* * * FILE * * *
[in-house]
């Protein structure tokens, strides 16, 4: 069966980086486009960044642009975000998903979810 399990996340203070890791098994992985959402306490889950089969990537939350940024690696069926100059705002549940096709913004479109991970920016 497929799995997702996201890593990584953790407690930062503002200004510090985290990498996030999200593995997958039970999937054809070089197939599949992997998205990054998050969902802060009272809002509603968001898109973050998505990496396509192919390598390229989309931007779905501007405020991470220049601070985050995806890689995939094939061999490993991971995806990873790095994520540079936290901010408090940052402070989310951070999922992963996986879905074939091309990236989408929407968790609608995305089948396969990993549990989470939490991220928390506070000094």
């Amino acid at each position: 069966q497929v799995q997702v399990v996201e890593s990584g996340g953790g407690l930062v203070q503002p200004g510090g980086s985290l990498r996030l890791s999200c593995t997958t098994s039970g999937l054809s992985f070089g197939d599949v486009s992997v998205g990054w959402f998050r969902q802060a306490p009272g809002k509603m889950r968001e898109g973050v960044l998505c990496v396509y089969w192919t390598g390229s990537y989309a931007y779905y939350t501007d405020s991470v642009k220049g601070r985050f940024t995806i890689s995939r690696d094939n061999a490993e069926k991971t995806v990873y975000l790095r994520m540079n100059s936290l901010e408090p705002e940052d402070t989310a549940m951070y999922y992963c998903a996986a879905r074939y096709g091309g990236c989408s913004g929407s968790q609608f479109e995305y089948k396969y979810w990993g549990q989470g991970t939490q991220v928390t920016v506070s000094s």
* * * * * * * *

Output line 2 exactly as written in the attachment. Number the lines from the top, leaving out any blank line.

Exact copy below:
């Protein structure tokens, strides 16, 4: 069966980086486009960044642009975000998903979810 399990996340203070890791098994992985959402306490889950089969990537939350940024690696069926100059705002549940096709913004479109991970920016 497929799995997702996201890593990584953790407690930062503002200004510090985290990498996030999200593995997958039970999937054809070089197939599949992997998205990054998050969902802060009272809002509603968001898109973050998505990496396509192919390598390229989309931007779905501007405020991470220049601070985050995806890689995939094939061999490993991971995806990873790095994520540079936290901010408090940052402070989310951070999922992963996986879905074939091309990236989408929407968790609608995305089948396969990993549990989470939490991220928390506070000094």